Time passed and the company, now called Gildan Activewear, prospered, as did the shareholders. The market capitalization increased many times and eventually the stock was incorporated into Bissett’s Mid Cap fund as a second home for the Gildan shares. Once too large to occupy a place in this investment vehicle, the Bissett Canadian Equity Fund was available to facilitate ownership. To be sure the ride has always been exciting as the share price has fluctuated, and at one time dropped to beloe ten dollars.

So what is the lesson here?  A quote by Jack Bogle, an investment veteran is a good reminder “Investors spend so much time chasing hot asset classes and hot fund managers that they end up buying high and selling low, all the while incurring transaction costs. Investors need to understand not only the magic of compound long-term returns but the tyranny of compound costs.”

Give it up for an investment counselor that accommodated company size and stayed the course to everyone’s benefit.

What are yabuts, whoonoos and shooduvs?

Yabuts, whoonoos and shooduvs are all members of the same species that thrive in the dark confines of the investment industry. These creatures are found in all kinds of literature and conversation associated with wealth management. They are ubiquitous and pervasive. They are particularly annoying because they are useless and at the same time can be very destructive. In terms of human anatomy yabuts, whoonoos, and shooduvs are akin to the appendix.

Yabuts are usually found at the start of a conversation such as this: “ Yabut if we had kept the stock another month we would have tripled our money instead of a mere double”. Whoonoos occupy the knowledge space as in, ” Whoonoo about this”? Shooduvs have a particular destructive nature as in, “We shooduv sold that stock six weeks ago”.

A famous play during the 1962 World Series saw a line drive by Willie McCovey snared by Yankee’s second baseman Bobby Richardson. The play ended the series and was immortalized in a quote by Linus of Peanuts fame “If only McCovey cooduv hit the ball three feet higher”. Cooduv is a close relative to shooduv and only slightly less obnoxious.

Antidotes are readily available. Yabuts are easily displaced by expressions such as ” We seemed  to have done our best under the circumstances”. Instead of whoonoo we can suggest “New avenues of research will help”. Shooduvs have no life after “There were several avenues of approach, so the next time we will try an alternative”.

Any value of replaying yesterday’s game is a learning experience and not for recriminations.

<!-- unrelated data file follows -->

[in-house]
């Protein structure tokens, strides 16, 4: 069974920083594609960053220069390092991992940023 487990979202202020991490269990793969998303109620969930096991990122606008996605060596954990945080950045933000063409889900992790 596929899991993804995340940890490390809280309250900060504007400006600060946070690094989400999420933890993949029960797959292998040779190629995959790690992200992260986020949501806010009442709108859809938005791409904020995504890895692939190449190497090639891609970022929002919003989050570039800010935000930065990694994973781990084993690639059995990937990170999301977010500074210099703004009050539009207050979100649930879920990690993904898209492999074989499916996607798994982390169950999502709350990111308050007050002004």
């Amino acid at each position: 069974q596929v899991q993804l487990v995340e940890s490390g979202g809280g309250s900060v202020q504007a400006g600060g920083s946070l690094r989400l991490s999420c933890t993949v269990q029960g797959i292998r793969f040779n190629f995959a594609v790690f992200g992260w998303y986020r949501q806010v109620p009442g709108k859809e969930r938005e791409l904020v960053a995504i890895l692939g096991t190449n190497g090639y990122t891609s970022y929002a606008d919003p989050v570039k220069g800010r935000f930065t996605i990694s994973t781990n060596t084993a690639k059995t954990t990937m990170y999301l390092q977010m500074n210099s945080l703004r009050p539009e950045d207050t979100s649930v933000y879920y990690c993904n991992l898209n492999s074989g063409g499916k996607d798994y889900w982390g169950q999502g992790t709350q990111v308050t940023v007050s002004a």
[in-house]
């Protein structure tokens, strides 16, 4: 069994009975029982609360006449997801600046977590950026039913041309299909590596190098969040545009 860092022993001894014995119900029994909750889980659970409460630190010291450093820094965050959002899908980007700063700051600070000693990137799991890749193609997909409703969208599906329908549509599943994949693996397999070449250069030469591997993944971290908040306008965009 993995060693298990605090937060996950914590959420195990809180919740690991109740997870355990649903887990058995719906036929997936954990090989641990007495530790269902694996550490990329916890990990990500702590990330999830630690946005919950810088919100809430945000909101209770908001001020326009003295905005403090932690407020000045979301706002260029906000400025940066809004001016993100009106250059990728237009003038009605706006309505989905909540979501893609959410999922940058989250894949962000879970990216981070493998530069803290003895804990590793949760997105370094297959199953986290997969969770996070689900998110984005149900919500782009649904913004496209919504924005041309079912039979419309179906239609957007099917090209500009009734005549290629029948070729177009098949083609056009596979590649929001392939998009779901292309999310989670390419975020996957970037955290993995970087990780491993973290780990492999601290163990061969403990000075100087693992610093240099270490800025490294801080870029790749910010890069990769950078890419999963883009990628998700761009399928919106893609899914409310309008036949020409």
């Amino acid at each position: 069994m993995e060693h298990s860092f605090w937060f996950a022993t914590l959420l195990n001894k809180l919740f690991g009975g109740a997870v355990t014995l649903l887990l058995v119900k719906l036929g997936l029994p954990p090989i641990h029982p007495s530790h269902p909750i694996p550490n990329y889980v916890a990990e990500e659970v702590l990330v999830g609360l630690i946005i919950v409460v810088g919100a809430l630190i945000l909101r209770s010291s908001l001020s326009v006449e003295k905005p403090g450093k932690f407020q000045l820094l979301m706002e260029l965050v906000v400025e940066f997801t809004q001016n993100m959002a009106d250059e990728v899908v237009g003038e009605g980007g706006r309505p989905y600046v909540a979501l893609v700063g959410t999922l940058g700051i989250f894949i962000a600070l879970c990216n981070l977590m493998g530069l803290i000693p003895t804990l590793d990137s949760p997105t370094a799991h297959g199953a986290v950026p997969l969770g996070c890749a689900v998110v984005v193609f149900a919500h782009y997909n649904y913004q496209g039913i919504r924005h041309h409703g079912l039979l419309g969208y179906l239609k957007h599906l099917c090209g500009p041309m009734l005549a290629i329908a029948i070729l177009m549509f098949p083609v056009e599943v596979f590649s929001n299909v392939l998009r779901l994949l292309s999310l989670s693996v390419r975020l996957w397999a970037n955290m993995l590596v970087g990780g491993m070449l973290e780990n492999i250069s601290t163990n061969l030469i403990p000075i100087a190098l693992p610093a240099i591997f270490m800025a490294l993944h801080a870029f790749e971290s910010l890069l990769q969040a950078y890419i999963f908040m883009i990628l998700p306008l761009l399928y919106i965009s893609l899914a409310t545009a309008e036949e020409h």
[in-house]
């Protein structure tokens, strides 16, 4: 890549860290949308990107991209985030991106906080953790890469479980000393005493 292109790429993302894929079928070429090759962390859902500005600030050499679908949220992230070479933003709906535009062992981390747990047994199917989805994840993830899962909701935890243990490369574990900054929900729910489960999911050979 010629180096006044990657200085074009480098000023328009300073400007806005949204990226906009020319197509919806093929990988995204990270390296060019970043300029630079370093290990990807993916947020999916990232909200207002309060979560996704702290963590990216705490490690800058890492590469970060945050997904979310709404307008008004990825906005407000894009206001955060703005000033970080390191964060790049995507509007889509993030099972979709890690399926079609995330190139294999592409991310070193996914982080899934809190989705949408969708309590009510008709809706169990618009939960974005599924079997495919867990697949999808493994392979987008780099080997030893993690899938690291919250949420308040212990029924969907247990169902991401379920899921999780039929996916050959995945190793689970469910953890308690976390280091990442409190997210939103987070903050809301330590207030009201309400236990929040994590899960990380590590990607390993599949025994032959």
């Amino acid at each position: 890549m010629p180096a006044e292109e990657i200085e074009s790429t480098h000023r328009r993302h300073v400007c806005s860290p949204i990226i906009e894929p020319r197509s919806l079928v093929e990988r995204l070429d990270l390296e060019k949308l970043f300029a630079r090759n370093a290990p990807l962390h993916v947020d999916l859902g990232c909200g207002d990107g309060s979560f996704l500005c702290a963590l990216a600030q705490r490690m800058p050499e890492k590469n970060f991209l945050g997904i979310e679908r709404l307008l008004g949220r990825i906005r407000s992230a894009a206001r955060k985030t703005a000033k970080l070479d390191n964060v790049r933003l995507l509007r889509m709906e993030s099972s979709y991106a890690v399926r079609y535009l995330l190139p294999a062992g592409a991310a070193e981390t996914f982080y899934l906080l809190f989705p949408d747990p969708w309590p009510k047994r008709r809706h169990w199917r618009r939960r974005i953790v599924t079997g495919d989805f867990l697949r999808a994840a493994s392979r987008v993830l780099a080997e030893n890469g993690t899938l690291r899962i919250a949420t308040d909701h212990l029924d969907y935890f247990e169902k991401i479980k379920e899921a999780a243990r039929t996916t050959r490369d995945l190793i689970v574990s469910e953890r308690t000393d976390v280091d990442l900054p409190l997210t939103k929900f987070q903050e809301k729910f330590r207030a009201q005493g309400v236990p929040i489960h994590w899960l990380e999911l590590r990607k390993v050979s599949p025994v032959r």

Long term investments and other fables

News that the Chinese National Oil Company wants to buy Nexen is causing great debate. Other oil sand assets are receiving investor interest from national oil companies, pseudo private companies, many with political agendas. Justifying statements appear such as “these prospective buyers think long term; they have deep pockets; take greater risks and so on”.

These concepts lack substance. For example prospective investors that think long term are compared to whom? By inference they must be short term thinkers, a label applied to North American businesses that have a quarter over quarter comparative mentality. The timed value of money tells us that the quicker the return the better the investment. A longer period implies a lower rate of return and therefore a lower quality investment.

 Having deep pockets is not germane to the argument either. Simply because the funds are available has nothing to do with the quality of the investment. An analyst recently justified a deal by Shell Oil with the explanation that the dollars involved were small compared to the company’s capacity to invest and OK as a result. While the impact may be limited the economics remain the driver. A similar argument tries to explain the proposal to buy Nexen. CANOOC’s capacity provides opportunities that make economic sense. Just because they can does not mean they should.

 Taking greater risks begs for additional analysis. Deals will be done because of a desire to fill out a product line, secure a source of supply, for hedging and reduce competition. You count them up.

 The point is to call any deal for what it is. If truly an investment, then spell out the metrics; if other wise then say so. Remember the excessive valuations  as the Government of Canada assembled PetroCanada. Whatever the motivation, return on investment was not one of them. To chastise competitive inaction because of lack of long-term thinking, or deep pockets or differing risk parameters simplifies the rationale to where the analysis is inadequate

 

Margaret Thatcher, Columbia Pictures, Mark Zuckerberg, and Groupon have what in common?

They all have a relationship to the wacky world of Initial Public Offerings

All systems are in high alert as lawyers, financial advisors, underwriters regulators and sellers convene. A strike price is the finale, followed by an official closing and celebration.